Want to do a fun exercise?
Pick three of your top 3 skills.
Maybe it's programming, understanding systems, and playing guitar.
Maybe it's writing, connecting with people, and throwing great parties.
Maybe it's throwing great events, making people feel fantastic, and having a great eye for aesthetics.
Or managing people, ensuring followthrough, and persisting until things get done.
Whatever they are, do you have 3 of them?
They don't have to be your very best 3. Any 3 will do.
Now, what would you rank yourself 1 to 10 on those skills?
Got it yet? 7, 8, 9? 10?
Most people, if they're not being excessively modest, will rank themselves pretty highly on their top skills.
Now instead, imagine there's a "1 to 10,000" scale, where "10,000" is everything you could possibly know about the topic.
Regardless of how good you are, you can always and easily pick up more points on a 1 to 10,000 scale...
...so, go back and rank yourself now, 1 to 10,000, on those top skills of yours.
It's different, huh?
It's very easily possible to rank yourself "8 out of 10" in a skill -- but then, upon reflection, notice you maybe only would have "1,500 out of a possible 10,000" in that area.
1 to 10 scales obsolete themselves pretty quickly once you get a basic proficiency. You can go from a "2" to an "8" in money management, negotiating, fitness, communication, throwing great meetings, getting organized, or any domain-specific or precise skill pretty quickly. A year or two, at most.
But that only means you went from "100 points out of 10,000" to maybe "1,000 points out of 10,000"... expertise opens up more and more, higher and higher levels, of more and more intriguing and interesting ways to develop your skills.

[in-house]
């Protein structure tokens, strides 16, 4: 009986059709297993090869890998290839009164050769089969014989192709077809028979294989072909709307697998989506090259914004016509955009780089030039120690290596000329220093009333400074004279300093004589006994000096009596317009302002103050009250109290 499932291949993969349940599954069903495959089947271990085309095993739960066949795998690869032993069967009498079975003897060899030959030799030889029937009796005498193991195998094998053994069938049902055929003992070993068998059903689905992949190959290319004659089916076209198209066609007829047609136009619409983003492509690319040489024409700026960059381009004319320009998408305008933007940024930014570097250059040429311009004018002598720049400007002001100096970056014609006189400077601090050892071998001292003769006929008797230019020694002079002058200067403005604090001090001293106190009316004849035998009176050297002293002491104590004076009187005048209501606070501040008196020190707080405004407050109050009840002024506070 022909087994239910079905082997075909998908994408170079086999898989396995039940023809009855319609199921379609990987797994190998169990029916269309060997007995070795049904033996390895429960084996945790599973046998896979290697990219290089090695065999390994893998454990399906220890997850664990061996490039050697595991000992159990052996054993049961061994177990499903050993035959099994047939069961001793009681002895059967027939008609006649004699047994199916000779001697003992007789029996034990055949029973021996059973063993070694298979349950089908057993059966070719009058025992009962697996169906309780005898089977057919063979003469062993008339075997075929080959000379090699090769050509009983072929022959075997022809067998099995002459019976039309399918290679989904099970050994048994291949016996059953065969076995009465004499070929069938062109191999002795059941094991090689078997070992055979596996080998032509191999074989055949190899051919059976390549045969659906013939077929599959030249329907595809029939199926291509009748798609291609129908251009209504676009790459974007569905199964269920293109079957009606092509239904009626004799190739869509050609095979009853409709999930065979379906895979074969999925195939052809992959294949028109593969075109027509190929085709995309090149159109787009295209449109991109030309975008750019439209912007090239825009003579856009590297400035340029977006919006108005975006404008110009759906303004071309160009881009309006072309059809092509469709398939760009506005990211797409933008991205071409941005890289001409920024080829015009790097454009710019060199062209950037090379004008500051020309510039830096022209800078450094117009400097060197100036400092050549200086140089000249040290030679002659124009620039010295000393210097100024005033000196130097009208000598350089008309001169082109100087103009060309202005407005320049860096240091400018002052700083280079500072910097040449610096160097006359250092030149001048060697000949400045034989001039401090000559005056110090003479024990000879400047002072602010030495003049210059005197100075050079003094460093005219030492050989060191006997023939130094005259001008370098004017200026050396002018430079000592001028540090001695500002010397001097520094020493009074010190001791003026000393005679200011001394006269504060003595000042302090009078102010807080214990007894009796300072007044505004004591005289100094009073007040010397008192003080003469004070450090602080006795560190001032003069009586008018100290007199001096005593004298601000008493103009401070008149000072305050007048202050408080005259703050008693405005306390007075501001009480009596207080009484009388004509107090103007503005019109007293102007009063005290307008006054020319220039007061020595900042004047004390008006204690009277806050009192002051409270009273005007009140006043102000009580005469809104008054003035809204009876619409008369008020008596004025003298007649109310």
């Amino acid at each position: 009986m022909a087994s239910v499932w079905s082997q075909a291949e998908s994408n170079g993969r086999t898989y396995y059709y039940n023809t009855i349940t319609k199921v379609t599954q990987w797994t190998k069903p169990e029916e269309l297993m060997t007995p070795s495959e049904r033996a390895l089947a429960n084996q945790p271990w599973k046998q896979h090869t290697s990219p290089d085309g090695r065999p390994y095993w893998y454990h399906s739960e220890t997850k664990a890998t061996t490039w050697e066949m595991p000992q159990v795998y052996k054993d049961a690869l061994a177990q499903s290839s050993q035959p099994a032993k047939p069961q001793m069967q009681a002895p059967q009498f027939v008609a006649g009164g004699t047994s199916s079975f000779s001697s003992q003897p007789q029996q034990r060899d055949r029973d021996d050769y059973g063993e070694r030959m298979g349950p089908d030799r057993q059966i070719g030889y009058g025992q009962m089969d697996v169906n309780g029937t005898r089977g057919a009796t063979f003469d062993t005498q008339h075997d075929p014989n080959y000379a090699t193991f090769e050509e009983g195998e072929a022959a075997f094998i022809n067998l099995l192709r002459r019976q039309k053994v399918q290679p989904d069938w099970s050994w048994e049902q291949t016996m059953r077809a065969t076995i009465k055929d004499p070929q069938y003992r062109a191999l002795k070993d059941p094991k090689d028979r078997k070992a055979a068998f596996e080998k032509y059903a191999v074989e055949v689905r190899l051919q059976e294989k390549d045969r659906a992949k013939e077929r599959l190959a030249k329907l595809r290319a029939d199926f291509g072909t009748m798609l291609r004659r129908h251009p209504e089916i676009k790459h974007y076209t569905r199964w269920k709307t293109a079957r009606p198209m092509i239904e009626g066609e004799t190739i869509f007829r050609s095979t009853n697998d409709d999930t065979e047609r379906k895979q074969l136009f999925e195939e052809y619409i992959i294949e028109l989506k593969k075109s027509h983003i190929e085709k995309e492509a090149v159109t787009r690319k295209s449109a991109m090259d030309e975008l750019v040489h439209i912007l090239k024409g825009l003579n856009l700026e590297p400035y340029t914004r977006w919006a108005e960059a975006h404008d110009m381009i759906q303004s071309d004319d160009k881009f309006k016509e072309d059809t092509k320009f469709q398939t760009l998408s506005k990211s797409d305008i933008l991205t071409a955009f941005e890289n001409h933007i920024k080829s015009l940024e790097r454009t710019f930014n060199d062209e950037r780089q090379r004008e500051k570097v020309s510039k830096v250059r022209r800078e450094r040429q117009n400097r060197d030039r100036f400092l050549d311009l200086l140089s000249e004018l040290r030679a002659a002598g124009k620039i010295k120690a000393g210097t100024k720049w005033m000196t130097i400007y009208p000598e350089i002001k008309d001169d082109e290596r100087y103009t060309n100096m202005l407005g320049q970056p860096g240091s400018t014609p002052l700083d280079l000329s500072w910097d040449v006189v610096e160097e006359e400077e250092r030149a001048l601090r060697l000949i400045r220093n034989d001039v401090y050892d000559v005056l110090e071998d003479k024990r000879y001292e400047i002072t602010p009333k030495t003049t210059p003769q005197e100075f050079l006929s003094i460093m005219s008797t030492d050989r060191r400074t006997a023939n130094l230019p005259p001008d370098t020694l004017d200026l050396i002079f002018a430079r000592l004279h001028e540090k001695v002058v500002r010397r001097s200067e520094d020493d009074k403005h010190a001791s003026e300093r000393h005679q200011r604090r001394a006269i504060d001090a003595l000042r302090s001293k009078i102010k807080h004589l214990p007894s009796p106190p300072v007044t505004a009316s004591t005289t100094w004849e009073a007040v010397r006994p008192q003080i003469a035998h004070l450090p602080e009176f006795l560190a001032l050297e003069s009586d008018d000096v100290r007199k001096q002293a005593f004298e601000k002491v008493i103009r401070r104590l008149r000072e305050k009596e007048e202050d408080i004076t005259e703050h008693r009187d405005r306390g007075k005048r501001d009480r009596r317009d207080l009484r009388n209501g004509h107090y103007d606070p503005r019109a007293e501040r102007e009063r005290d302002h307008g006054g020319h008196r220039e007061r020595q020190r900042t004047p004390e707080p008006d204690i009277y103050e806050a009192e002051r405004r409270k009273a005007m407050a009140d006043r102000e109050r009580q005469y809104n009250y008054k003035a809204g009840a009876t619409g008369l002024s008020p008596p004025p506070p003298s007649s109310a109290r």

Once a person gets over, say, 5,000 out of 10,000 -- if that ever happens to you, because it'd reflect a huge amount of mastery -- it would become hard for the lay person to even differentiate between the skill and ability of anyone up there.
So you might have a "9.5 out of 10" or even a "10 out of 10" in the minds of the general public, but you could still pick up tons of interesting little ways to think about things, do things, new mental models, new historical references, and literally hundreds or thousands of other ways to improve.
Rankings have some usefulness, so you can chart progress and mentally size yourself up. We don't have infinite time, and most likely you want to get good at least a half-dozen different skilled areas to build the life you want.
But a "1 to 10" scale is incredibly limiting -- it stops catching fine-grained differences right as soon as the game gets really interesting.
So, on a scale of 1 to 10,000... where are you at in your best skills? Where do you want to get?
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